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Shuswap development manager fires back after ouster by new elected council

Author: 
By Shayne Morrow Windspeaker Contributor
Volume: 
32
Issue: 
9
Year: 
2014

Online exclusive:

The son of ousted Shuswap Indian Band elected chief Paul Sam and councillor Alice Sam has responded to allegations that his family has benefited outrageously from band finances and band-owned businesses.

A recent audit shows that Paul and Alice Sam each earned annual salaries averaging $202,000.

Dean Martin, 61, their son, has served as CEO of Kinbasket Development Corporation (KDC) from its creation in 1996. The National Post reported “Dean Martin was paid $765,651 in 2010-11. The total fell to $431,549 in 2012-13. Figures for the latest fiscal year weren’t available.”

Martin contends that the salary figures cited for him are misleading and inaccurate. He spoke with Windspeaker on Nov. 24.

“I questioned the auditor on those numbers, too, and he was a little in the grey about how they added up or where they came from,” said Martin. “I know the $431,549 I was pretty in tune with, but the $765,651 in 2010-11 and the ‘$536,000 per annum,’ I’m not sure what they’re talking about,” Martin said.

“Those are their numbers. I make a base salary from KDC of $120,000 a year.”

Martin was unceremoniously suspended from his position after a Nov. 7 election that saw his parents voted out after more than 30 years in office.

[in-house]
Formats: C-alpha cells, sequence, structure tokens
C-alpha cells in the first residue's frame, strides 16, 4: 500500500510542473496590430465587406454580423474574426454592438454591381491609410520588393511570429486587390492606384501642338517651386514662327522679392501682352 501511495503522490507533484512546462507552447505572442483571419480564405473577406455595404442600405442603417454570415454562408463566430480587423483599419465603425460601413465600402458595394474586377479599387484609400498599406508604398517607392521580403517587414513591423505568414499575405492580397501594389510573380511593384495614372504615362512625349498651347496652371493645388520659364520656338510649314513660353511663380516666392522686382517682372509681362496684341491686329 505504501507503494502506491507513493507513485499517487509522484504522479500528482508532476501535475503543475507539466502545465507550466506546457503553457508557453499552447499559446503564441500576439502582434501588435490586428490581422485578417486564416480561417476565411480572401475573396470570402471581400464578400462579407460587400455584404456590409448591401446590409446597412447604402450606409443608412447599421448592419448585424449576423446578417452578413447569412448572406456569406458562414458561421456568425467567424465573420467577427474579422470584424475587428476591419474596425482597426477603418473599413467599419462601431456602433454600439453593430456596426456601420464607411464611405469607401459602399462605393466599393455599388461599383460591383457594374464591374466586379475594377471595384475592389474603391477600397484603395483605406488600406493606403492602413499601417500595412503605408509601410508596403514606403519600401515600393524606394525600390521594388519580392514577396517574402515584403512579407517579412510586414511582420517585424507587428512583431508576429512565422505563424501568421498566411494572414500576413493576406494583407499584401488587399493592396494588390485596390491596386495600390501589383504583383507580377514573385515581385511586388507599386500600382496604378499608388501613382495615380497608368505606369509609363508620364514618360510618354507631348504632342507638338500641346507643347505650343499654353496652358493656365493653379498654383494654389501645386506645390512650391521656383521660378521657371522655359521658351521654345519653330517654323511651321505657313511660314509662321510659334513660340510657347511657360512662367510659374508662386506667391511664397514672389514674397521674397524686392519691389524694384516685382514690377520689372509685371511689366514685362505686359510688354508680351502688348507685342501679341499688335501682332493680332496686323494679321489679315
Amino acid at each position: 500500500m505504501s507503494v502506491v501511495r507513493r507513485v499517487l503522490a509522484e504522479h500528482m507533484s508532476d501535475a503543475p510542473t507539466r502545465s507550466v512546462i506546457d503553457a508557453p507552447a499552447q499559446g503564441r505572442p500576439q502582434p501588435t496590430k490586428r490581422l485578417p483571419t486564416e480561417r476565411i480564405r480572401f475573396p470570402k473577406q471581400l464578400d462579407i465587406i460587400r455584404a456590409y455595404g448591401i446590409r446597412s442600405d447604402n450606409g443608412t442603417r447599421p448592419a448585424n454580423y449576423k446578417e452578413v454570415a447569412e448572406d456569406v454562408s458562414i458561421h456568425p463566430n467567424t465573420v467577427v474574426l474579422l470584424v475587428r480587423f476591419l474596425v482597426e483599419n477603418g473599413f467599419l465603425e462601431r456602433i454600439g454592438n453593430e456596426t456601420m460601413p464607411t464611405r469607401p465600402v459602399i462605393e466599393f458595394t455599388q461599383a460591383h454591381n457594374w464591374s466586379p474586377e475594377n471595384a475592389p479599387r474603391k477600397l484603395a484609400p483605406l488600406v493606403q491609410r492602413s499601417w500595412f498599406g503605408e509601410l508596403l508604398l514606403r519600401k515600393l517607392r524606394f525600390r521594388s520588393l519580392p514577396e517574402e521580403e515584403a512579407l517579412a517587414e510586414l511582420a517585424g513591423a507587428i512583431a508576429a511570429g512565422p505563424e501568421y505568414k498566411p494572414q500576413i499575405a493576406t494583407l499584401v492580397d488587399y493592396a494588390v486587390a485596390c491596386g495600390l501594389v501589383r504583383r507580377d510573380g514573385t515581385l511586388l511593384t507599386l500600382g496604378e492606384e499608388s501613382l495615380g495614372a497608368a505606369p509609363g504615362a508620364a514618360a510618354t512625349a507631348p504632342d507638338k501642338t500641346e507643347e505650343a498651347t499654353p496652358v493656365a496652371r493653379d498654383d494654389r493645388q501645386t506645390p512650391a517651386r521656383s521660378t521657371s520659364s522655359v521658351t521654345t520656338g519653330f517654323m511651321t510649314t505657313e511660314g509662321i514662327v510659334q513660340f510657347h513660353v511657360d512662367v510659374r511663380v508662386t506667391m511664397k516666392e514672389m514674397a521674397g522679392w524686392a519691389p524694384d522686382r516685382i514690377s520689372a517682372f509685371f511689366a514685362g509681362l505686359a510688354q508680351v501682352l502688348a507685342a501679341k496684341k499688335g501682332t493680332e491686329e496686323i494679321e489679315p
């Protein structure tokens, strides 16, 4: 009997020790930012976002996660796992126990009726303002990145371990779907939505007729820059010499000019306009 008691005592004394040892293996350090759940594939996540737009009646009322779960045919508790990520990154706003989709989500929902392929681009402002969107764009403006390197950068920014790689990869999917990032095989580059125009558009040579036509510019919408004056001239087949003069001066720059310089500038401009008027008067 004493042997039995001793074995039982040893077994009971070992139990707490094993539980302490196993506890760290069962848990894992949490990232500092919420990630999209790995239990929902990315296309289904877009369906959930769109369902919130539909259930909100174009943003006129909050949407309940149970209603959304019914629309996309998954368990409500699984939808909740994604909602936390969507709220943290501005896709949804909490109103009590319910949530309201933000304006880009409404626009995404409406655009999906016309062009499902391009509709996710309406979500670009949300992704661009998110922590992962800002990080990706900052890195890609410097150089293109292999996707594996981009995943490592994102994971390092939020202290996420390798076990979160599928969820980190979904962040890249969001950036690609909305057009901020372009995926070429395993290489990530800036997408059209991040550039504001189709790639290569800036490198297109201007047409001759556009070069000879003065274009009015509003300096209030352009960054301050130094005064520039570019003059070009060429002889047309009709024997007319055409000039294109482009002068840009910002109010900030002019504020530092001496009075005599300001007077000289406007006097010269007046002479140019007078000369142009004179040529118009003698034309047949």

“They came in with the RCMP, as if I was going to destroy things. They came in and verbally told me I was suspended pending an investigation,” Martin said. “They read me off a list of things they thought it was inappropriate for me to be doing and I said, ‘Okay. Have you read my contract?’”

Martin said the initial confrontation illustrates the misinformation the new council—new Chief Barb Cote, plus newly-elected councillors Tim Eugene and Rosalita Pascal—have been working under.

As economic development manager for the band, Martin has always worked under contract as a consultant. That means he has been subject to retention or dismissal at the discretion of the elected council.

Martin contends that the incoming councillors took steps to oust him without a thorough examination of the band’s financial operations.
Nor did the new council consider the often complicated terms under which non-treaty First Nations are required to operate a business, whether it is on-reserve, off-off-reserve or a combination of both, he insists.